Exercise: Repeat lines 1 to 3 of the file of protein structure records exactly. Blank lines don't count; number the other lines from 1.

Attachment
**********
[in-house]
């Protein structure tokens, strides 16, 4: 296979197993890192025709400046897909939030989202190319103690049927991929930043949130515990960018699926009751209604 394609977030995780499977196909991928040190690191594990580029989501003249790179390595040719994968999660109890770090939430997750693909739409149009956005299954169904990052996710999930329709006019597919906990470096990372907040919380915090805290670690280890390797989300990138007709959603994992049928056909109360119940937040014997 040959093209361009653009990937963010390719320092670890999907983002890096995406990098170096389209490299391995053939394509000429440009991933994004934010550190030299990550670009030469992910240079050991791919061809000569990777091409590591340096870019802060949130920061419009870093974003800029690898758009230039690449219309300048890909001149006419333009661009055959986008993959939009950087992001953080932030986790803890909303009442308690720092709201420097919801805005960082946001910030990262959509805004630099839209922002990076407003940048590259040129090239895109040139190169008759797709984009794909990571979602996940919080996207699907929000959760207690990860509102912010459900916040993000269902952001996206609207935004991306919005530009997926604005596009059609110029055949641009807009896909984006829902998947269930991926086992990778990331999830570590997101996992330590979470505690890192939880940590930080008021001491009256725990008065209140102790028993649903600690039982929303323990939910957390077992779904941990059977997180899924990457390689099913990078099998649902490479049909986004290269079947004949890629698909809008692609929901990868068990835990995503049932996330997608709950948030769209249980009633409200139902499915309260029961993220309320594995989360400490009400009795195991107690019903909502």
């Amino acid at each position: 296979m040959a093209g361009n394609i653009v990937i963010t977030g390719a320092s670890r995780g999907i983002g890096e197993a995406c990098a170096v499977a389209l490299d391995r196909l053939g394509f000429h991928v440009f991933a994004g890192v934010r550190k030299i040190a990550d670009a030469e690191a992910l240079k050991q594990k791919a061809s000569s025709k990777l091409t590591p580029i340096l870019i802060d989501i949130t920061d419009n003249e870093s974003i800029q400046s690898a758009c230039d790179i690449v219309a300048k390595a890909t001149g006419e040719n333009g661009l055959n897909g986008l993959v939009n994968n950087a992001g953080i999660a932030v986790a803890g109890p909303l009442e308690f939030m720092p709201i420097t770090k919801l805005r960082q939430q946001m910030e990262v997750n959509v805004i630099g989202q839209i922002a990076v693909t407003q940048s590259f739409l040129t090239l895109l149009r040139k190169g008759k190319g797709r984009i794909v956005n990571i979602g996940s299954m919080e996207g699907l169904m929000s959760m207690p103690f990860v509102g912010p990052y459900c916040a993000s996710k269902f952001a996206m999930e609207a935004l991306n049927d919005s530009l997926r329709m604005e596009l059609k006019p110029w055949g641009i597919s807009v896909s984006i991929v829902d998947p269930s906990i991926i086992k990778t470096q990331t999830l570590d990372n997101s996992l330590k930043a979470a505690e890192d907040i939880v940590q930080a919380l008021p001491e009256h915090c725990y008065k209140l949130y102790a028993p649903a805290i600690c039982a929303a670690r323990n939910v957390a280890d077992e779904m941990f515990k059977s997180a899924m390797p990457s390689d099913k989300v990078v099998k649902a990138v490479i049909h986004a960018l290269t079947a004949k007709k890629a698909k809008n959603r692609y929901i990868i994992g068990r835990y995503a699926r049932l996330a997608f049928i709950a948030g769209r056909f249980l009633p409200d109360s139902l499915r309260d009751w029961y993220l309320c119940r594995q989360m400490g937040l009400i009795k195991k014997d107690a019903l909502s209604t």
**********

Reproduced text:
[in-house]
């Protein structure tokens, strides 16, 4: 296979197993890192025709400046897909939030989202190319103690049927991929930043949130515990960018699926009751209604 394609977030995780499977196909991928040190690191594990580029989501003249790179390595040719994968999660109890770090939430997750693909739409149009956005299954169904990052996710999930329709006019597919906990470096990372907040919380915090805290670690280890390797989300990138007709959603994992049928056909109360119940937040014997 040959093209361009653009990937963010390719320092670890999907983002890096995406990098170096389209490299391995053939394509000429440009991933994004934010550190030299990550670009030469992910240079050991791919061809000569990777091409590591340096870019802060949130920061419009870093974003800029690898758009230039690449219309300048890909001149006419333009661009055959986008993959939009950087992001953080932030986790803890909303009442308690720092709201420097919801805005960082946001910030990262959509805004630099839209922002990076407003940048590259040129090239895109040139190169008759797709984009794909990571979602996940919080996207699907929000959760207690990860509102912010459900916040993000269902952001996206609207935004991306919005530009997926604005596009059609110029055949641009807009896909984006829902998947269930991926086992990778990331999830570590997101996992330590979470505690890192939880940590930080008021001491009256725990008065209140102790028993649903600690039982929303323990939910957390077992779904941990059977997180899924990457390689099913990078099998649902490479049909986004290269079947004949890629698909809008692609929901990868068990835990995503049932996330997608709950948030769209249980009633409200139902499915309260029961993220309320594995989360400490009400009795195991107690019903909502």
């Amino acid at each position: 296979m040959a093209g361009n394609i653009v990937i963010t977030g390719a320092s670890r995780g999907i983002g890096e197993a995406c990098a170096v499977a389209l490299d391995r196909l053939g394509f000429h991928v440009f991933a994004g890192v934010r550190k030299i040190a990550d670009a030469e690191a992910l240079k050991q594990k791919a061809s000569s025709k990777l091409t590591p580029i340096l870019i802060d989501i949130t920061d419009n003249e870093s974003i800029q400046s690898a758009c230039d790179i690449v219309a300048k390595a890909t001149g006419e040719n333009g661009l055959n897909g986008l993959v939009n994968n950087a992001g953080i999660a932030v986790a803890g109890p909303l009442e308690f939030m720092p709201i420097t770090k919801l805005r960082q939430q946001m910030e990262v997750n959509v805004i630099g989202q839209i922002a990076v693909t407003q940048s590259f739409l040129t090239l895109l149009r040139k190169g008759k190319g797709r984009i794909v956005n990571i979602g996940s299954m919080e996207g699907l169904m929000s959760m207690p103690f990860v509102g912010p990052y459900c916040a993000s996710k269902f952001a996206m999930e609207a935004l991306n049927d919005s530009l997926r329709m604005e596009l059609k006019p110029w055949g641009i597919s807009v896909s984006i991929v829902d998947p269930s906990i991926i086992k990778t470096q990331t999830l570590d990372n997101s996992l330590k930043a979470a505690e890192d907040i939880v940590q930080a919380l008021p001491e009256h915090c725990y008065k209140l949130y102790a028993p649903a805290i600690c039982a929303a670690r323990n939910v957390a280890d077992e779904m941990f515990k059977s997180a899924m390797p990457s390689d099913k989300v990078v099998k649902a990138v490479i049909h986004a960018l290269t079947a004949k007709k890629a698909k809008n959603r692609y929901i990868i994992g068990r835990y995503a699926r049932l996330a997608f049928i709950a948030g769209r056909f249980l009633p409200d109360s139902l499915r309260d009751w029961y993220l309320c119940r594995q989360m400490g937040l009400i009795k195991k014997d107690a019903l909502s209604t």